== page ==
SEALS Technology

TiGRE SEALS generates flexible power using indigenous natural gas resources without producing CO2 through the in situ vertical integration of gas production, power generation and transmission (through existing infrastructure associated with offshore windfarms), CO2 capture and sequestration activities within a closed circuit. It offers significant potential as a transitional technology to Net Zero.

SEALS is the product of a feasibility study, joint funded by BEIS and TiGRE Technologies Ltd. through the CCUS Innovation Programme. The study identified oxyfuel generation as the most technically and commercially viable solution, which COULD would be competitive in the current merchant power market for peaking plant without any CO2 subsidies. SEALS relies on oxyfuel direct combustion with H2O as a supplemental working fluid and CO2 capture into liquid phase for direct storage underground, which is an innovative approach. In JANUARY 2021 TTL submitted TWO patent applications relating to the SEALS system and key components.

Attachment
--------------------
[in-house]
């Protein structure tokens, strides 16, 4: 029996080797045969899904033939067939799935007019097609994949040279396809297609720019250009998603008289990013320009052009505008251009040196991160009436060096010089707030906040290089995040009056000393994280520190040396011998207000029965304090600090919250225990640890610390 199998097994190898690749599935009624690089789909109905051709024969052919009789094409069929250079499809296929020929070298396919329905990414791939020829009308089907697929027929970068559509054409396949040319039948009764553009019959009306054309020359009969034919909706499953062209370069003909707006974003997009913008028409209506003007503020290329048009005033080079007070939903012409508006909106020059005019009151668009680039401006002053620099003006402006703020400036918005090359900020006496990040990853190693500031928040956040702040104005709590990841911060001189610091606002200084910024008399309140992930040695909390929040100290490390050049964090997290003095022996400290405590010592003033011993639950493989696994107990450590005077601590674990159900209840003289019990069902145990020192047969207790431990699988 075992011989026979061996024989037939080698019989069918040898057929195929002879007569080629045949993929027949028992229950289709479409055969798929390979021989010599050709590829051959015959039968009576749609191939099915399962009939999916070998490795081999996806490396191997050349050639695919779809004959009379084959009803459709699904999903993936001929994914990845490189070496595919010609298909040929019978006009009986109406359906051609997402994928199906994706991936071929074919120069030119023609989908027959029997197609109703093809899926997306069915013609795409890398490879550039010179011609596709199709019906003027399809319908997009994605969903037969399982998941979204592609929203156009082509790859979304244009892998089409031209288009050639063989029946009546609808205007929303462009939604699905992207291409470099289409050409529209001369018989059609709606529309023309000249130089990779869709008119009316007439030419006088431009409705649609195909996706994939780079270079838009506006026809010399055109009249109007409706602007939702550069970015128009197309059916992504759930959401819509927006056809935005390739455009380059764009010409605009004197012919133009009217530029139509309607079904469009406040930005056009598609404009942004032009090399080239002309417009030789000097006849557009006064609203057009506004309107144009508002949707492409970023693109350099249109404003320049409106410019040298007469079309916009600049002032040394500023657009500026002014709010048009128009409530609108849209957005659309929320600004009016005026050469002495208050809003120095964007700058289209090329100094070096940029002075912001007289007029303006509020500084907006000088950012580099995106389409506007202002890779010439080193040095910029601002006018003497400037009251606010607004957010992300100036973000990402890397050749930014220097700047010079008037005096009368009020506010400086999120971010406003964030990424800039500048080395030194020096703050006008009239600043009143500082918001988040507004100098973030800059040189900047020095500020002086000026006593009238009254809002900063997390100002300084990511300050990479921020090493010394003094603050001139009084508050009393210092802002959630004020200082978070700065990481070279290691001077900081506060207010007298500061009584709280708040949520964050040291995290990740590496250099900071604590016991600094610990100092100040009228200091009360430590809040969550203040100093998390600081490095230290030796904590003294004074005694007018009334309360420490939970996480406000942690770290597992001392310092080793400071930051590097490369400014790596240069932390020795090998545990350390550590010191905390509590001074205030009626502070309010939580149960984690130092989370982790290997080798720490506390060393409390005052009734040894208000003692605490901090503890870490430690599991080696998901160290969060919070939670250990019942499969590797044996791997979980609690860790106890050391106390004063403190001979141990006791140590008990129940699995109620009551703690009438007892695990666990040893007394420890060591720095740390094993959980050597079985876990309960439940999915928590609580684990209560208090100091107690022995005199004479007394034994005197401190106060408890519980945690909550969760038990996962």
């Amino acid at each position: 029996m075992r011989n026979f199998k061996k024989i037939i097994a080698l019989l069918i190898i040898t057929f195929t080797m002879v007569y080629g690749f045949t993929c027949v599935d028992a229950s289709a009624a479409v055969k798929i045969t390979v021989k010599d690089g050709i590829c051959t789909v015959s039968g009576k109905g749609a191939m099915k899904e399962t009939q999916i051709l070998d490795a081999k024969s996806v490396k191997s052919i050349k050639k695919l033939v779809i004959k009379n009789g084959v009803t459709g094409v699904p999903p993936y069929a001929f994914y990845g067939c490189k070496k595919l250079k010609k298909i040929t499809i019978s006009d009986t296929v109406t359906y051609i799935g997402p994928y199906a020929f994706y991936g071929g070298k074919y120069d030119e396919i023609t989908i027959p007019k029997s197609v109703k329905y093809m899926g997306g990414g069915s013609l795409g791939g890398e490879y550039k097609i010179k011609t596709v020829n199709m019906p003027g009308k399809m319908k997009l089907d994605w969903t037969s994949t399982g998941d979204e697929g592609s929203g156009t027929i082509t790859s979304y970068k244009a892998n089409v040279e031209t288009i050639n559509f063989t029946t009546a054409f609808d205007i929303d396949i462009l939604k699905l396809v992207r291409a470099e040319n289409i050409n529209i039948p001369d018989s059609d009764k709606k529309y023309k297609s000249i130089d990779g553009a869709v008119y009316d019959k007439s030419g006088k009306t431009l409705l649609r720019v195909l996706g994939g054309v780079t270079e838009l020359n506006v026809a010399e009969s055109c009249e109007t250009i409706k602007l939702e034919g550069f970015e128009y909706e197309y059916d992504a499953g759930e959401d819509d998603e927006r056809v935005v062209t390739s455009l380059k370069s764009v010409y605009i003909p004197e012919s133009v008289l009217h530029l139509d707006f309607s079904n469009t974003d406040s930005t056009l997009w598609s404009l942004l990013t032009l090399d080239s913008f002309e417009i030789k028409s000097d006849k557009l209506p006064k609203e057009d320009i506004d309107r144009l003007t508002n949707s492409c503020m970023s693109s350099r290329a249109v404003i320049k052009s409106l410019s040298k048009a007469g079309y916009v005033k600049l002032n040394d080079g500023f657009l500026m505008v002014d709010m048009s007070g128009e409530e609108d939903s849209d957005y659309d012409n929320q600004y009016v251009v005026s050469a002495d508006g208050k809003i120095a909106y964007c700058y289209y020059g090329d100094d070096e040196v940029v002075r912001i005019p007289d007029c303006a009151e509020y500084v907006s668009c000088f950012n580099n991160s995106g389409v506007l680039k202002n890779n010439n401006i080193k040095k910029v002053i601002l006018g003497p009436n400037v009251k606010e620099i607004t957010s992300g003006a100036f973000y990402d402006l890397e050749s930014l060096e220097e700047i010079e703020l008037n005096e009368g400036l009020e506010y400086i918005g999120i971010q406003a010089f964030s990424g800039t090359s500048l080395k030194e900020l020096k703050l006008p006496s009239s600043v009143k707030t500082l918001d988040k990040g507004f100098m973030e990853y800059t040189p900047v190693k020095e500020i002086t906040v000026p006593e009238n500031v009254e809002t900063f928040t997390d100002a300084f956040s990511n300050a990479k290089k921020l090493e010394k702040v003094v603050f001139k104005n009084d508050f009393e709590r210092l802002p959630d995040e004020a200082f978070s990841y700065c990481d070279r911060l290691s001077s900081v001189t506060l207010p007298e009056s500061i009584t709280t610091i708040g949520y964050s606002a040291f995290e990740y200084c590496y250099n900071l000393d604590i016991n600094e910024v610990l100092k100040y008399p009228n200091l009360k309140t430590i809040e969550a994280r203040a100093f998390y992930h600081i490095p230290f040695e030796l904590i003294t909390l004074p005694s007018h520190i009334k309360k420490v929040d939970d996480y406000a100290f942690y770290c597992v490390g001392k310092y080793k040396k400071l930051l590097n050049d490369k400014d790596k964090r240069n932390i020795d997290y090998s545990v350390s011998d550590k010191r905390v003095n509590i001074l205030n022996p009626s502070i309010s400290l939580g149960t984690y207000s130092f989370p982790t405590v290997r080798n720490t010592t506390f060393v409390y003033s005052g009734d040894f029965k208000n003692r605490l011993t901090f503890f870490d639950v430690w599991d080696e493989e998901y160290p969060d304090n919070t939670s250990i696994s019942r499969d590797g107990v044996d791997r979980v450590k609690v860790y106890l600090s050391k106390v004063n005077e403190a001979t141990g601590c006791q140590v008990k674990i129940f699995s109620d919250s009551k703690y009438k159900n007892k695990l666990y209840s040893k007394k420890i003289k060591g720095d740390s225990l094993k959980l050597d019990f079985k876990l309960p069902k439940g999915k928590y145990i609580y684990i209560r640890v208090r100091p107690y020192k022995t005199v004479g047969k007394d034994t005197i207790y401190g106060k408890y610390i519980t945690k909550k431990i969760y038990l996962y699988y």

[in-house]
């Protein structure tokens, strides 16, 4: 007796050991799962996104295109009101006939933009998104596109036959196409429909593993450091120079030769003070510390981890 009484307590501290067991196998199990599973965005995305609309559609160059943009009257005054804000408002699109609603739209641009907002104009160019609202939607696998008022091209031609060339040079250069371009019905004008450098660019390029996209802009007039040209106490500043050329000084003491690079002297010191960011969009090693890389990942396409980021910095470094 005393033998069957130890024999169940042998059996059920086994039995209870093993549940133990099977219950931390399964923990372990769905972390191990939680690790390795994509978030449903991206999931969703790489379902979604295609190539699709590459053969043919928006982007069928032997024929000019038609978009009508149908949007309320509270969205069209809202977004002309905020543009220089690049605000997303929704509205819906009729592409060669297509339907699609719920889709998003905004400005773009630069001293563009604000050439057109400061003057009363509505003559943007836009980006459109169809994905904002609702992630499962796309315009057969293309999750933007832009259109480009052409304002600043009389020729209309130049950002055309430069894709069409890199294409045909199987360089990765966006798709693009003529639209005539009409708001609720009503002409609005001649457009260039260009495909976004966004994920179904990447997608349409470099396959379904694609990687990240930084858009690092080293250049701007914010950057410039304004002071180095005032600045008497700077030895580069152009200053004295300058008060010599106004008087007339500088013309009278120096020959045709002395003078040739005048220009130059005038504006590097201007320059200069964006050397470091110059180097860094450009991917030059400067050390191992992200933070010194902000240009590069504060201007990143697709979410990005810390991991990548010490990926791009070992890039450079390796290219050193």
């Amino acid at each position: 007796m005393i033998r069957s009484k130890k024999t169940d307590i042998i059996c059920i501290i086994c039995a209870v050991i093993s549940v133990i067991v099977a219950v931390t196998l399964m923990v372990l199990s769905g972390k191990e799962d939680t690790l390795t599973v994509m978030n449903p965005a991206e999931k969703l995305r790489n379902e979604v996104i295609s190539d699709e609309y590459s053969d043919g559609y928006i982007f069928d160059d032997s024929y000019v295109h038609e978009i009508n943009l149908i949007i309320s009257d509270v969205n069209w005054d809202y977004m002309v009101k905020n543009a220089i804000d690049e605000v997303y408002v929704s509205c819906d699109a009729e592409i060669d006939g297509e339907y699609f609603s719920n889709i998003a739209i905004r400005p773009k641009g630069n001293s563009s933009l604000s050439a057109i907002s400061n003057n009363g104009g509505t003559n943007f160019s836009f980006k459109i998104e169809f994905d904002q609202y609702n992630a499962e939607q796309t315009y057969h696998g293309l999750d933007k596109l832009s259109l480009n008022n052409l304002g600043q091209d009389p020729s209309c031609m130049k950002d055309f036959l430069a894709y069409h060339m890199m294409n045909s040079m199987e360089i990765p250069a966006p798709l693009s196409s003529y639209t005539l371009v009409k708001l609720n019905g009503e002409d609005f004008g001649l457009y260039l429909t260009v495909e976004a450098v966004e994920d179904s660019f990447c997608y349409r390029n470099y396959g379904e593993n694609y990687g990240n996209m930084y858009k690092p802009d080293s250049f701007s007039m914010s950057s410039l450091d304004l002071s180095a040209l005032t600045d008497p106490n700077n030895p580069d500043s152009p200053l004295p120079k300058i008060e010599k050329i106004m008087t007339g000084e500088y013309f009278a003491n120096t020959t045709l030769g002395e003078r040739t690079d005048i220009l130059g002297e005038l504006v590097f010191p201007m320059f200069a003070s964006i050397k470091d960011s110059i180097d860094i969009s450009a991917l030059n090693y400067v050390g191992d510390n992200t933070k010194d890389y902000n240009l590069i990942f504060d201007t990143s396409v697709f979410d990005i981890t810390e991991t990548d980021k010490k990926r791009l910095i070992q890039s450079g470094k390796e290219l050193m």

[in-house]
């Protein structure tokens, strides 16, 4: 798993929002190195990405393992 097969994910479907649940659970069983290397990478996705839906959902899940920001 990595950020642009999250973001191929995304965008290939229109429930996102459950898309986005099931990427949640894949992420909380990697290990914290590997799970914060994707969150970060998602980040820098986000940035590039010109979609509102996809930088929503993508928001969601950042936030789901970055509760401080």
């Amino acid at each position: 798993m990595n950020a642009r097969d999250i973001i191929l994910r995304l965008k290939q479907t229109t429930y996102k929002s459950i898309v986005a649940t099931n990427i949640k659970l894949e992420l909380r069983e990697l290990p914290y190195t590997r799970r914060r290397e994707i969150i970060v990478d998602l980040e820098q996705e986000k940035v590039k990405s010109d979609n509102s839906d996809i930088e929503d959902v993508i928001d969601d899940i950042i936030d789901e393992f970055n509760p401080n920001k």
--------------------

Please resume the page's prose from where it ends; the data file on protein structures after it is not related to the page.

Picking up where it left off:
Oxyfuel Power Generation System with Sequestered Emissions at Locational Source

Our work on TiGRE SEALS has shown that there are some key inventions and innovations, most notably:

Key Inventions and Innovations

  • Depleted Gas Reservoirs can be used for medium levels CO2 storage while improving economic recovery of natural gas reserves.
  • Gas field assets can have significant life extension opportunities of approximately 20years by employing TiGRE SEALS.
  • The feasibility study has theoretically proven that it is possible to continue to produce hydrocarbons from an existing subsurface reservoir, convert these to commercially useful electrical power and capture CO2 to be stored back into the original source reservoir.
  • The study has shown that by producing CO2 as a liquid product from the capture process and storing it in dense phase within the reservoir provides the opportunity to enhance gas recovery through re-pressurisation of the hydrocarbon reservoir.
  • The study has shown that the concept of producing hydrocarbons, converting to electrical energy, capturing and storing CO2 in a closed circuit provides a technically and economically viable method for a fully contained and managed CO2 lifecycle.